New Jersey landed the emergency grant from the U.S. Department of Labor in October 2010, following two years when 3,400 of the 9,600 drug-company jobs lost nationwide disappeared in New Jersey.
"We didn't put all of our eggs in one basket, but there were a lot of eggs in the pharma basket," said Jeff Flatley, a New Jersey Labor Department official.
Debbie Hart, president of BioNJ, which administers the grant, said many pharmaceutical jobs were lost as companies approached the end of patent exclusivity for blockbuster drugs, opening the way for competition from generics.
Mergers and acquisitions also cost jobs. The economic slowdown that began in 2007 exacerbated the situation, said Hart, who presides over the Trenton-based trade association for the biotechnology industry, which includes pharmaceuticals.
If every dime of the $1 million is spent, about 71 people will land jobs. The workers must have lost their jobs in 2010 or later from various locations of Bristol-Myers Squibb, Hoffmann-La Roche, Johnson & Johnson, Merck/Schering-Plough, and Pfizer.
"The bottom line is that we're going to spend this money," Flatley said. It will be BioNJ's job to market the program to pharma and biotech employers; BioNJ will also prescreen job candidates.
"What I can tell you is that biotechnology has been a bright spot," Hart said. In 1998, New Jersey had 80 biotech companies. Now, she said, there are 350. They are mostly smaller businesses, employing 25 to 75 people on average.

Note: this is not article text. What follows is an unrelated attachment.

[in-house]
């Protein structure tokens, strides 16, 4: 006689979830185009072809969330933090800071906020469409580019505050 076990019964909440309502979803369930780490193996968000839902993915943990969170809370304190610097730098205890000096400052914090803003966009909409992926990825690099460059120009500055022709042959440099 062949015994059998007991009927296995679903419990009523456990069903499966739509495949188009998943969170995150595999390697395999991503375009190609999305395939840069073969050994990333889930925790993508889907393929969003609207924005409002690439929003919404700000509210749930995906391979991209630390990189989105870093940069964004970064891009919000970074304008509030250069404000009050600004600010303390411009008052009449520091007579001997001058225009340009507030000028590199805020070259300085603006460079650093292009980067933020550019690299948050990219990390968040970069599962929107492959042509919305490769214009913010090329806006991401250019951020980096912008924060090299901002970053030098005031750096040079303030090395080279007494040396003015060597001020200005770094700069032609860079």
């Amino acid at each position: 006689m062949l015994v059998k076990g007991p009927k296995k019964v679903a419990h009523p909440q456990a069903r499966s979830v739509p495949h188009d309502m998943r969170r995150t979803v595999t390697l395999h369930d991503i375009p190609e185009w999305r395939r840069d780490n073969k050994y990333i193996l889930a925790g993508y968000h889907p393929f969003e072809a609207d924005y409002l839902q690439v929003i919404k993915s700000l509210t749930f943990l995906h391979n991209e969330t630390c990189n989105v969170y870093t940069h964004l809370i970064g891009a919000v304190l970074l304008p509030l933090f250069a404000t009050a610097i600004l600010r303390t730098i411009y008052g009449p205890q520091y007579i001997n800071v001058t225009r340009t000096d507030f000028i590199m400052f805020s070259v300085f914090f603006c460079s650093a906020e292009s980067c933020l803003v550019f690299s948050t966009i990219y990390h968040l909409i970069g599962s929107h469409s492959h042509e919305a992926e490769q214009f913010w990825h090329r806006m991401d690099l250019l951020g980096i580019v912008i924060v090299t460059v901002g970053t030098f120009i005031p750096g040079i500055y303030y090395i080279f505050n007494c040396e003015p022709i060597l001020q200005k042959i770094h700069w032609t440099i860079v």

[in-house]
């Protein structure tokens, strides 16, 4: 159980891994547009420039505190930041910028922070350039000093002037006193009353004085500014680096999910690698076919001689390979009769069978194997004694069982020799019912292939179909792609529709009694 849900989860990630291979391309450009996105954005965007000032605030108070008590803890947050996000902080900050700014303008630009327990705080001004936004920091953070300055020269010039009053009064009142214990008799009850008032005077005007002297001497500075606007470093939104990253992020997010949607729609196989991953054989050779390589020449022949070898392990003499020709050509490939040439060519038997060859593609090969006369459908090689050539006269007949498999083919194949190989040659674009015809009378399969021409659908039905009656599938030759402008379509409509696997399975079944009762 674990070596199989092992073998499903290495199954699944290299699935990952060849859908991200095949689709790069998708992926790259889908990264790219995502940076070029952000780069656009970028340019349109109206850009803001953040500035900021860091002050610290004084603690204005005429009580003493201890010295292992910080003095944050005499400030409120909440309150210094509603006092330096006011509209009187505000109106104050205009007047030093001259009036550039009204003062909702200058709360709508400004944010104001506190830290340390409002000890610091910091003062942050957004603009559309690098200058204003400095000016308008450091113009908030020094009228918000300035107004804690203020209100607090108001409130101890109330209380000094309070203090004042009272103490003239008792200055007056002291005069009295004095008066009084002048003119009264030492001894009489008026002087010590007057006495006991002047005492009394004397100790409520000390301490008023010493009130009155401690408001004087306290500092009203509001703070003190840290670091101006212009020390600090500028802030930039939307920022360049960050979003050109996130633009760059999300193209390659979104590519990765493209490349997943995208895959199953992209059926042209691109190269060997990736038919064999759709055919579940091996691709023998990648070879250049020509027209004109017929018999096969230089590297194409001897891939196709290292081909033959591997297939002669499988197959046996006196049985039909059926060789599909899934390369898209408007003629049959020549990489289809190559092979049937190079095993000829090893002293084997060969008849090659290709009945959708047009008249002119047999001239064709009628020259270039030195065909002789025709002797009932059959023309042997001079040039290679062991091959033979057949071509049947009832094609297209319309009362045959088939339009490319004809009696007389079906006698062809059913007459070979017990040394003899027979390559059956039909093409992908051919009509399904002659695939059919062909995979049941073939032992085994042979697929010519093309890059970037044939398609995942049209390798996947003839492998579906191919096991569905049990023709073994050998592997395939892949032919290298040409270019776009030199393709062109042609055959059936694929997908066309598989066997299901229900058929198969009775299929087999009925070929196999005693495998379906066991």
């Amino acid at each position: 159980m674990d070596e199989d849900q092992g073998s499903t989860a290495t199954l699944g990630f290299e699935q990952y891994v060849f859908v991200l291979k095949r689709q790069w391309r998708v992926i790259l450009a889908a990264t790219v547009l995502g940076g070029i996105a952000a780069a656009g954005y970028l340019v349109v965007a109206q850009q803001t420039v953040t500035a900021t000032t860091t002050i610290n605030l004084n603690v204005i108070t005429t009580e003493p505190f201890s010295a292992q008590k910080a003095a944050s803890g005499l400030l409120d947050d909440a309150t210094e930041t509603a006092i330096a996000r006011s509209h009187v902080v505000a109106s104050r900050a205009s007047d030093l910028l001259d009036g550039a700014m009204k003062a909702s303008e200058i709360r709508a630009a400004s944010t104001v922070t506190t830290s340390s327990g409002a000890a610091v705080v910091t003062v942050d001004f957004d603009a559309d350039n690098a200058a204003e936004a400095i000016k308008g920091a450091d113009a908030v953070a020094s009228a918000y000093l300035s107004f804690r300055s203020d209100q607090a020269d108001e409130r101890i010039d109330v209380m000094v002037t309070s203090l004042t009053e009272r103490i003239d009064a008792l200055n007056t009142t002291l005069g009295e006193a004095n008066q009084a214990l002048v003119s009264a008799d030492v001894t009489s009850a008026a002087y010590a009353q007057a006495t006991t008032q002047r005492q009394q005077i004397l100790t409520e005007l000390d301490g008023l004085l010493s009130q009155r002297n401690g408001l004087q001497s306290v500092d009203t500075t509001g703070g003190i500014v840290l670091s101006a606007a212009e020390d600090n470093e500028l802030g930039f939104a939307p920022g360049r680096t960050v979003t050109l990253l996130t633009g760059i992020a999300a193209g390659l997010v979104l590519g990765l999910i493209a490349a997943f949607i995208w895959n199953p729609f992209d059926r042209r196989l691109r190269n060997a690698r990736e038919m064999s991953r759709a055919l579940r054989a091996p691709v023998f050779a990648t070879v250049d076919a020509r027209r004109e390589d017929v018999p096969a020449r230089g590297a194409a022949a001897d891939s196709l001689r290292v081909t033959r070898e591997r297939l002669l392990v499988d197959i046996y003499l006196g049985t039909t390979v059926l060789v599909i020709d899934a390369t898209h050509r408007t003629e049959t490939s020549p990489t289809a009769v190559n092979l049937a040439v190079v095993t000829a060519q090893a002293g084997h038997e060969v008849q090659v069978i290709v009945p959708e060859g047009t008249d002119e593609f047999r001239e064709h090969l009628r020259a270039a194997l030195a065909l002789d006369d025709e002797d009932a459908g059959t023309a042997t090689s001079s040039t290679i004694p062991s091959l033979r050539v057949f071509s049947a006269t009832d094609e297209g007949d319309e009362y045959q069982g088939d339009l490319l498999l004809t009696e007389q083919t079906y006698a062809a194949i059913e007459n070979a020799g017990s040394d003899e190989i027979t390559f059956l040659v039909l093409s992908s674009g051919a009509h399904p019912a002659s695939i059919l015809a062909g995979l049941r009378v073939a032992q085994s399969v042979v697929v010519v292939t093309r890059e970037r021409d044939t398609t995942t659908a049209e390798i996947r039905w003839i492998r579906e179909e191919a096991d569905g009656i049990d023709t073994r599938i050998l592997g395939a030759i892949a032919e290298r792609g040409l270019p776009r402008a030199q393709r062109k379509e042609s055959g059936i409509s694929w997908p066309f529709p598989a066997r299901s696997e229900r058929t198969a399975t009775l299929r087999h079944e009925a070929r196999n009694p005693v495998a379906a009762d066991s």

Most are in the northern and central parts of the state, but there is potential for them in the south, she said, because of the research capacity of Cooper University Hospital and Cooper Medical School of Rowan University.
Also contributing, Hart said, is Philadelphia's thriving start-up culture, which will likely send some offshoots across the Delaware River.
The $14,000 grants will underwrite training for six months for up to 50 percent to 90 percent of the employee's salary - although jobs in the pharma sector typically paid much higher than that.
"Every company is going to train their new employees," Flatley said. "This allows us to pay a portion of that training."
He said the $14,000 would help an unemployed person be competitive in a job market that sometimes stigmatizes those who have been laid off.
Other than the $1 million for on-the-job training, the majority of the $3.6 million was spent or is being spent to offer counseling, $5,000 grants for college courses, or other training, Flatley said.
As of March 8, 255 people had enrolled in courses, but Flatley did not know how many had landed new jobs.
Michael Lahr, a research professor at Rutgers University's Edward J. Bloustein School of Planning and Public Policy who has studied the economic impact of the pharmaceutical industry on New Jersey, said he wondered how effective the training would be.
Many of the science jobs in pharmacy left the state along with pharmaceutical manufacturing in the mid-2000s, he said.
"We have tried to hold on to research and development and headquarters jobs, but we're losing some of that," he said.
The purpose of the $14,000 hiring incentive, officials said, is to keep the skilled pharma workforce in New Jersey. The 121,655 people employed in pharma, biotechnology, and life sciences in 2011 are among the state's mostly highly educated, with 60 percent holding bachelor's or other advanced degrees.
"These are high-paying jobs that we are losing and they are being replaced by distribution" jobs that typically pay less and are less skilled, Lahr said. That raises the question of what type of retraining would be appropriate for the laid-off pharmaceutical workers.
"These people don't want to be underemployed," Lahr said. "They'd rather move someplace else."
Contact Jane M. Von Bergen at email@example.com, @JaneVonBergen on Twitter, or at 215-854-2769. Read her workplace blog at www.philly.com/jobbing